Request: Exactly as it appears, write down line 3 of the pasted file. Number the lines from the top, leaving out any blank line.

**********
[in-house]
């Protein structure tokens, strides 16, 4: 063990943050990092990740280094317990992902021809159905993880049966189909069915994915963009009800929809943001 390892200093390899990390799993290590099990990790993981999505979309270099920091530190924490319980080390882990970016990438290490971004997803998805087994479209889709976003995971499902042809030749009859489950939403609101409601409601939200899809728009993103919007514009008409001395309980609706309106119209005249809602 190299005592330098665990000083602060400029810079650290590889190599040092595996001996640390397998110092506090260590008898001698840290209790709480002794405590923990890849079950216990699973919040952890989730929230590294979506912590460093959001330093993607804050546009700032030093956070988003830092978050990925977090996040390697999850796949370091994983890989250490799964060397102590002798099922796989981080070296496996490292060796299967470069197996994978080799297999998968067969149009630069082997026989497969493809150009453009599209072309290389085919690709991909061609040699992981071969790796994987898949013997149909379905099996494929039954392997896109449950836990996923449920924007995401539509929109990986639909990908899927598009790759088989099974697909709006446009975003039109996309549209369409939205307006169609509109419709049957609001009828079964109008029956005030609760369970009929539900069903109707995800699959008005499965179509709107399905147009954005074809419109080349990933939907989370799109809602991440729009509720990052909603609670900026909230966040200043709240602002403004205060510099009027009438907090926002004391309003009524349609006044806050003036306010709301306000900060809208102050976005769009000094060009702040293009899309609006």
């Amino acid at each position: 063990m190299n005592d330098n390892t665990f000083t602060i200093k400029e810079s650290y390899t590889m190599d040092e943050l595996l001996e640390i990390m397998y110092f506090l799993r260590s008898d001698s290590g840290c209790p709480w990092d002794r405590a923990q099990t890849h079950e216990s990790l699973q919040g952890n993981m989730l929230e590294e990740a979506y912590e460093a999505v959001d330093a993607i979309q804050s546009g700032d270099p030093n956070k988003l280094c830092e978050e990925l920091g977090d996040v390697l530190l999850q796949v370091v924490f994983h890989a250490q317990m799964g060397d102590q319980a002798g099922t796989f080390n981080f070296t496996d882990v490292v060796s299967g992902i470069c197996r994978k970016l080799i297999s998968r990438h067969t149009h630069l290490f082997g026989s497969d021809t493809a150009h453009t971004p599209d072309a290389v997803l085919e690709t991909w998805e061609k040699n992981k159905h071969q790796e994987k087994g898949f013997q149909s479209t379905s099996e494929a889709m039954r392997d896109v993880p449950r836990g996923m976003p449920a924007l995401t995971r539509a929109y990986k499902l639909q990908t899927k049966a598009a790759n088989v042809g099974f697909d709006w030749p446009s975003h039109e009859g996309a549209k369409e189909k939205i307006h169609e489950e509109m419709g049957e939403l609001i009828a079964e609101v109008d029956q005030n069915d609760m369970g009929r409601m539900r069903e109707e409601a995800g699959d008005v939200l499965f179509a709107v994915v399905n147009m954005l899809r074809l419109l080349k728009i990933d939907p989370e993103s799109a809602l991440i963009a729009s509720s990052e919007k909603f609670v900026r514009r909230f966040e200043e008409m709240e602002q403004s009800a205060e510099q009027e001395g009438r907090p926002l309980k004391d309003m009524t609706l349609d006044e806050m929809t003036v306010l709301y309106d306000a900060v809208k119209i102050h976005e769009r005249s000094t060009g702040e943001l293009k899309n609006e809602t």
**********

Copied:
């Amino acid at each position: 063990m190299n005592d330098n390892t665990f000083t602060i200093k400029e810079s650290y390899t590889m190599d040092e943050l595996l001996e640390i990390m397998y110092f506090l799993r260590s008898d001698s290590g840290c209790p709480w990092d002794r405590a923990q099990t890849h079950e216990s990790l699973q919040g952890n993981m989730l929230e590294e990740a979506y912590e460093a999505v959001d330093a993607i979309q804050s546009g700032d270099p030093n956070k988003l280094c830092e978050e990925l920091g977090d996040v390697l530190l999850q796949v370091v924490f994983h890989a250490q317990m799964g060397d102590q319980a002798g099922t796989f080390n981080f070296t496996d882990v490292v060796s299967g992902i470069c197996r994978k970016l080799i297999s998968r990438h067969t149009h630069l290490f082997g026989s497969d021809t493809a150009h453009t971004p599209d072309a290389v997803l085919e690709t991909w998805e061609k040699n992981k159905h071969q790796e994987k087994g898949f013997q149909s479209t379905s099996e494929a889709m039954r392997d896109v993880p449950r836990g996923m976003p449920a924007l995401t995971r539509a929109y990986k499902l639909q990908t899927k049966a598009a790759n088989v042809g099974f697909d709006w030749p446009s975003h039109e009859g996309a549209k369409e189909k939205i307006h169609e489950e509109m419709g049957e939403l609001i009828a079964e609101v109008d029956q005030n069915d609760m369970g009929r409601m539900r069903e109707e409601a995800g699959d008005v939200l499965f179509a709107v994915v399905n147009m954005l899809r074809l419109l080349k728009i990933d939907p989370e993103s799109a809602l991440i963009a729009s509720s990052e919007k909603f609670v900026r514009r909230f966040e200043e008409m709240e602002q403004s009800a205060e510099q009027e001395g009438r907090p926002l309980k004391d309003m009524t609706l349609d006044e806050m929809t003036v306010l709301y309106d306000a900060v809208k119209i102050h976005e769009r005249s000094t060009g702040e943001l293009k899309n609006e809602t």